In movies and television, Hitler's speaking voice is usually depicted as a dialed-back version of his public speaking performances: even in private he's either shrieking or muttering. The reality, captured only once in a secret recording made in Finland, is unnerving. It's deep and commanding, yet with the same maniacal rhythms. You almost forget that he's admitting, in 1942, that he underestimated Soviet productive capability and would have ignored anyone who told him. Read the rest
A coloring book featuring Hitler among landscapes and other historical personages was removed this week from sale in the Netherlands. The book "was produced in India and it is remains unclear why Hitler was included," reports the BBC.
The Dutch retailer was only alerted after the book had gone on sale and shocked parents began posting comments on social media. One parent posted an image of the page with the caption: "Nice, your colouring book!" Another customer called it a "disgrace" on the company's Facebook page.
Gawker's Ashley Feinberg reports on rumors that Donald Trump, presumptive Republican candidate for U.S. President, is on "cheap speed."
...according to a source with knowledge of Trump’s current prescriptions, that letter isn’t telling the whole story. Most notably: Donald Trump is allegedly still taking speed-like diet pills.
Rumors of Trump’s predilection for stimulants first started really popping up in 1992, when Spy magazine wrote, “Have you ever wondered why Donald Trump has acted so erratically at times, full of manic energy, paranoid, garrulous? Well, he was a patient of Dr. [Joseph] Greenberg’s from 1982 to 1985.” At the time, Dr. Greenberg was notorious for allegedly doling out prescription stimulants to anyone who could pay.
Mein Kampf was about to enter the public domain in Germany, removing the country's preferred copyright-based method for keeping it away from readers' hearts and minds. There's no chance of them just letting it be available (as is done in the UK, US and Israel), but they didn't want to ban it outright, martyring Hitler afresh. Instead they favored what the BBC describes as "a heavily paternalistic approach": publishing a nigh-unreadable "critical edition" in the hopes that it would be too cumbersome to be popular. This not only failed, but ensured a constant stream of discussion and drama to keep it on the bestseller list.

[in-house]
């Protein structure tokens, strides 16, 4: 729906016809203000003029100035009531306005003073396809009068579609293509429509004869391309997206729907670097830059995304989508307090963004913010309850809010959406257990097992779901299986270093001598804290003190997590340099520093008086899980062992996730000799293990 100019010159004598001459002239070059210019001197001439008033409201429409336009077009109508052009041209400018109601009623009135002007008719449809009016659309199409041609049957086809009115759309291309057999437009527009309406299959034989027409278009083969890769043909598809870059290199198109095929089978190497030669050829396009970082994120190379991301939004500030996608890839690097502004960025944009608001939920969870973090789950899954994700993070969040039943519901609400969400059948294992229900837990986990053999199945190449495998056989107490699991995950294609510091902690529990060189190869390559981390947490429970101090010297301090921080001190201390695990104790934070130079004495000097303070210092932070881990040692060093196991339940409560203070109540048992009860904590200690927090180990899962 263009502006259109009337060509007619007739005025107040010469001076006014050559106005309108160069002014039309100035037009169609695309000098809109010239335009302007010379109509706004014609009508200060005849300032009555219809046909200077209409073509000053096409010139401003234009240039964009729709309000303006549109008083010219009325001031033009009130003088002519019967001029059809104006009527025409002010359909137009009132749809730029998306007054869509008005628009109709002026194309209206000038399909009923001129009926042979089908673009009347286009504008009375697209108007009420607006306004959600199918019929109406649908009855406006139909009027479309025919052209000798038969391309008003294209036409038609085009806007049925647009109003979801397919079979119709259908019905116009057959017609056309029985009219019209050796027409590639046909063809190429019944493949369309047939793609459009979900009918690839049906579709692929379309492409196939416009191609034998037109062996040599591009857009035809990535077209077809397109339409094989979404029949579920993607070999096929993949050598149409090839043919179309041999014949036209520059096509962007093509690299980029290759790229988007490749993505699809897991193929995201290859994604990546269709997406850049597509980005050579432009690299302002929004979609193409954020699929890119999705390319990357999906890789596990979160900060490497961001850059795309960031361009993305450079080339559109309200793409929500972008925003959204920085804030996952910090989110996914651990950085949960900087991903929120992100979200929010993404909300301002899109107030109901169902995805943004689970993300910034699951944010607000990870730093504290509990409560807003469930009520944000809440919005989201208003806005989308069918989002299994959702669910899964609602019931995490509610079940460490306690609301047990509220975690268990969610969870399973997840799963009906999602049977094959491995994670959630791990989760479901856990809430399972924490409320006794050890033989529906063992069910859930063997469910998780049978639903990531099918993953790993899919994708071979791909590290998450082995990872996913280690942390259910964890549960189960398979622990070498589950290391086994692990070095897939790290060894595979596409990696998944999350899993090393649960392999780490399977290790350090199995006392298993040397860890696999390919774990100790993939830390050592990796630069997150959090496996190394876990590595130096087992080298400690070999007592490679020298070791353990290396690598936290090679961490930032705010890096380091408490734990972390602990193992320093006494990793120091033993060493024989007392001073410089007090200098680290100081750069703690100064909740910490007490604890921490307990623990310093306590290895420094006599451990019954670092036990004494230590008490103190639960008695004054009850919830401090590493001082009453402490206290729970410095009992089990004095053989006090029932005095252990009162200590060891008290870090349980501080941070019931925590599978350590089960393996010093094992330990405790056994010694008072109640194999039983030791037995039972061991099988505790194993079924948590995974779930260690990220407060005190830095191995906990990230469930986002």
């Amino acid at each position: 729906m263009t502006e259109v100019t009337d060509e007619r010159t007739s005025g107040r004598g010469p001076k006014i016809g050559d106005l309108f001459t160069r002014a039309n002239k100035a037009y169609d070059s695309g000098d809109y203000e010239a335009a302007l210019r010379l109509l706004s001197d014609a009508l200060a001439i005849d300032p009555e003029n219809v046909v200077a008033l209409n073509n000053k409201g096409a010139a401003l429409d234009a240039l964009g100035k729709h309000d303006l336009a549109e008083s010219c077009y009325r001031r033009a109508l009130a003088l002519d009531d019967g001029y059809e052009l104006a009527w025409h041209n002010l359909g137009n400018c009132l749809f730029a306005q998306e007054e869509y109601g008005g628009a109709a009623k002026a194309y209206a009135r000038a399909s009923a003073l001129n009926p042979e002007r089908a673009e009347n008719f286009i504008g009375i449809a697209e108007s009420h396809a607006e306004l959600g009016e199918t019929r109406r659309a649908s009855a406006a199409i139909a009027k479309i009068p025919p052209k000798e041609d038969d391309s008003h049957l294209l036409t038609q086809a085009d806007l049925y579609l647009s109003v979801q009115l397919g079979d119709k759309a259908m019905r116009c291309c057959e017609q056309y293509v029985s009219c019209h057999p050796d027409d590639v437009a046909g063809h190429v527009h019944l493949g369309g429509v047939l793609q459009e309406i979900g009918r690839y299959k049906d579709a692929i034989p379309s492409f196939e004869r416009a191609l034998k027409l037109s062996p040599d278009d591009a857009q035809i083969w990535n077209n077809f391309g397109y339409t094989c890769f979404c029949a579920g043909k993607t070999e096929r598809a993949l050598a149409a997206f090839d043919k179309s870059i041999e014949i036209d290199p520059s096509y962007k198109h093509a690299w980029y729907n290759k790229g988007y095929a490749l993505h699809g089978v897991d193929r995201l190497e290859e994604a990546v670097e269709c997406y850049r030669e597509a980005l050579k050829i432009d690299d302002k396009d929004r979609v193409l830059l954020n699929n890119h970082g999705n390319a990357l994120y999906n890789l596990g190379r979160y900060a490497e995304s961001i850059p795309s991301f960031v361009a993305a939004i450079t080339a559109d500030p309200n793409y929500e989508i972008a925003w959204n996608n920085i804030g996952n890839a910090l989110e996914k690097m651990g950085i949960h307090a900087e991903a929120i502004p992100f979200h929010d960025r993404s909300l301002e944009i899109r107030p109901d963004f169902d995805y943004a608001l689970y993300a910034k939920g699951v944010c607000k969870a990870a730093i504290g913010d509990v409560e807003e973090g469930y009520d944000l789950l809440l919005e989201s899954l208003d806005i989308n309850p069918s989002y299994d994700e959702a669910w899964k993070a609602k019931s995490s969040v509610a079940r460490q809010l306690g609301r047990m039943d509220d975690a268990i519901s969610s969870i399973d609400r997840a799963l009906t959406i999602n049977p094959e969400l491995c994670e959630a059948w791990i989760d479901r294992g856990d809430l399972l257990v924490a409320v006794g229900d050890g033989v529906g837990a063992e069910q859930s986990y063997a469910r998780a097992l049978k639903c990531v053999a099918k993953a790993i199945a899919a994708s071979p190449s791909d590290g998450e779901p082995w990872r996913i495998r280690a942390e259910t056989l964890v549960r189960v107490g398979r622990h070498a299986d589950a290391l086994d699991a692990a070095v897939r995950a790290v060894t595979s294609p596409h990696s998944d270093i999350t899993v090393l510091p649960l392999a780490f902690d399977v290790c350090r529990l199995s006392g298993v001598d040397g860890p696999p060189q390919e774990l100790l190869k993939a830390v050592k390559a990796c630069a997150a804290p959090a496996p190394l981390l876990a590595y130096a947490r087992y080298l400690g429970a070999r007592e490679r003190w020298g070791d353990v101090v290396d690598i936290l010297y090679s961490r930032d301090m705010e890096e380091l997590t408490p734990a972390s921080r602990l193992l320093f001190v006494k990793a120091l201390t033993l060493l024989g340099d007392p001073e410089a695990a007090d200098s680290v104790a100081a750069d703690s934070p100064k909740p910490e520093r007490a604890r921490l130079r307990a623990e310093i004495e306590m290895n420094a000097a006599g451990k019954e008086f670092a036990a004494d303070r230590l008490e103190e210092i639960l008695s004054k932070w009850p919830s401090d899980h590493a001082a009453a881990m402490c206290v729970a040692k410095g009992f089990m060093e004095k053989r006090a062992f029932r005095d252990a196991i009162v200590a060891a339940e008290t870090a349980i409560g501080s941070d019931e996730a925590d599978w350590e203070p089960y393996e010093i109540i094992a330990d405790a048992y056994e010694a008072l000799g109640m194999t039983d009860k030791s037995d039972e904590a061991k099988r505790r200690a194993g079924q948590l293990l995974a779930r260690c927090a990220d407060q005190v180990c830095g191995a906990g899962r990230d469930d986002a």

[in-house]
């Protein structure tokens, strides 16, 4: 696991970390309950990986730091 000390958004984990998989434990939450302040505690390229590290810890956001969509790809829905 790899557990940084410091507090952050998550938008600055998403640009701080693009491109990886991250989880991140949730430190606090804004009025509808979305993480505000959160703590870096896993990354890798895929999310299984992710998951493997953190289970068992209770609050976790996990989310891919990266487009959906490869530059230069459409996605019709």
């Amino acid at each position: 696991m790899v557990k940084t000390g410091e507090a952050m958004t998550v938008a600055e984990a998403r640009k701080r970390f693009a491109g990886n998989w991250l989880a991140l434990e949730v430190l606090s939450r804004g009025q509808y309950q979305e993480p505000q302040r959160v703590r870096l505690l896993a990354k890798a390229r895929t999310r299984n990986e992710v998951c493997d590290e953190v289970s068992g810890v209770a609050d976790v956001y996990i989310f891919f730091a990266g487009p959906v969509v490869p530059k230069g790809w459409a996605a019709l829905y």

[The publishers'] director, Andreas Wirsching, declared that it would be irresponsible to hand over Mein Kampf "free of copyright and commentary", because in that case everybody could do whatever they wanted with Hitler's book. ...
If anything public interest in the book was fanned unnecessarily by keeping the aura of the forbidden alive. By mid-April, Mein Kampf had managed to move to the pole position of Germany's influential Spiegel bestseller list, where it remained for several weeks. Even now it stands in 14th place, though many bookshops do not have the book on display and others only order the book on request.
The wife of presumptive Republican presidential nominee Donald Trump would like to assure voters that he is not Hitler. Politico's Nick Gass reports on Melania Trump's campaign intervention.
“We know the truth. He’s not Hitler. He wants to help America. He wants to unite people," the prospective first lady said in an interview with DuJour magazine published Tuesday, when asked about comedian Louis C.K.'s lengthy letter to fans in March in which he proclaimed that the Manhattan reality-star-turned-politician "is Hitler."
At the same time, Trump added that it is possible her husband "needs to say it in a softer way," noting that with respect to his call to ban Muslims from entering the United States, it's only "temporary."
The statement follows Heidi Cruz's insistence that husband Ted was not the infamous Zodiac killer, whose late-1960s reign of terror coincided approximately with his birth, in a region he has never inhabited. Read the rest
Megan Garber on how the Allies "saved thousands of lives by embracing the artistry of war." [The Atlantic] Read the rest